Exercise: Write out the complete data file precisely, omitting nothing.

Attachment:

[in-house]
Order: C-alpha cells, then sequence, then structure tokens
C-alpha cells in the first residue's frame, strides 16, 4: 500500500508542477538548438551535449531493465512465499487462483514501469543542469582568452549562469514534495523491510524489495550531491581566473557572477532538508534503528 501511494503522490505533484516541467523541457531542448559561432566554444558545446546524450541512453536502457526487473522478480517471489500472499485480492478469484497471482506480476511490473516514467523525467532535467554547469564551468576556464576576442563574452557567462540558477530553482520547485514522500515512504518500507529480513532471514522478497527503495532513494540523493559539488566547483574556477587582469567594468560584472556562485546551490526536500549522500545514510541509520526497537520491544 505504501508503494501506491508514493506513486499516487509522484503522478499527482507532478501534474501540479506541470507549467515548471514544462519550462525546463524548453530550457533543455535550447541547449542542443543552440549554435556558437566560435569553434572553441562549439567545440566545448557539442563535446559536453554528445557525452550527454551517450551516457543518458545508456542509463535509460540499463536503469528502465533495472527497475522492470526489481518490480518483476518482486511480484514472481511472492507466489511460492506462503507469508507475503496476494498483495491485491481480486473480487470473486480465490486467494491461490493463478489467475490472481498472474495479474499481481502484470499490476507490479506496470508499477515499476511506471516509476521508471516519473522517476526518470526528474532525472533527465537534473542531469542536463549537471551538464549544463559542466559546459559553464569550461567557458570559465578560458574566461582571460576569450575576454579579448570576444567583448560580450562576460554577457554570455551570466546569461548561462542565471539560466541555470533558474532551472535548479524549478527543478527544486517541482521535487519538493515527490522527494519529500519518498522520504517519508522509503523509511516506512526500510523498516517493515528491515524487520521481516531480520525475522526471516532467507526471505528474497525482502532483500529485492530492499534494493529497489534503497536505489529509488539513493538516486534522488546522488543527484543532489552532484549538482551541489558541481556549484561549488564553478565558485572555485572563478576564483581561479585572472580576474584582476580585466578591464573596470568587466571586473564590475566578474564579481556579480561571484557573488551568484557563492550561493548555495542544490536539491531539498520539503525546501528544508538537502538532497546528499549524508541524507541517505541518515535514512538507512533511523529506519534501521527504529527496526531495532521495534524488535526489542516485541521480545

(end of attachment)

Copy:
[in-house]
Order: C-alpha cells, then sequence, then structure tokens
C-alpha cells in the first residue's frame, strides 16, 4: 500500500508542477538548438551535449531493465512465499487462483514501469543542469582568452549562469514534495523491510524489495550531491581566473557572477532538508534503528 501511494503522490505533484516541467523541457531542448559561432566554444558545446546524450541512453536502457526487473522478480517471489500472499485480492478469484497471482506480476511490473516514467523525467532535467554547469564551468576556464576576442563574452557567462540558477530553482520547485514522500515512504518500507529480513532471514522478497527503495532513494540523493559539488566547483574556477587582469567594468560584472556562485546551490526536500549522500545514510541509520526497537520491544 505504501508503494501506491508514493506513486499516487509522484503522478499527482507532478501534474501540479506541470507549467515548471514544462519550462525546463524548453530550457533543455535550447541547449542542443543552440549554435556558437566560435569553434572553441562549439567545440566545448557539442563535446559536453554528445557525452550527454551517450551516457543518458545508456542509463535509460540499463536503469528502465533495472527497475522492470526489481518490480518483476518482486511480484514472481511472492507466489511460492506462503507469508507475503496476494498483495491485491481480486473480487470473486480465490486467494491461490493463478489467475490472481498472474495479474499481481502484470499490476507490479506496470508499477515499476511506471516509476521508471516519473522517476526518470526528474532525472533527465537534473542531469542536463549537471551538464549544463559542466559546459559553464569550461567557458570559465578560458574566461582571460576569450575576454579579448570576444567583448560580450562576460554577457554570455551570466546569461548561462542565471539560466541555470533558474532551472535548479524549478527543478527544486517541482521535487519538493515527490522527494519529500519518498522520504517519508522509503523509511516506512526500510523498516517493515528491515524487520521481516531480520525475522526471516532467507526471505528474497525482502532483500529485492530492499534494493529497489534503497536505489529509488539513493538516486534522488546522488543527484543532489552532484549538482551541489558541481556549484561549488564553478565558485572555485572563478576564483581561479585572472580576474584582476580585466578591464573596470568587466571586473564590475566578474564579481556579480561571484557573488551568484557563492550561493548555495542544490536539491531539498520539503525546501528544508538537502538532497546528499549524508541524507541517505541518515535514512538507512533511523529506519534501521527504529527496526531495532521495534524488535526489542516485541521480545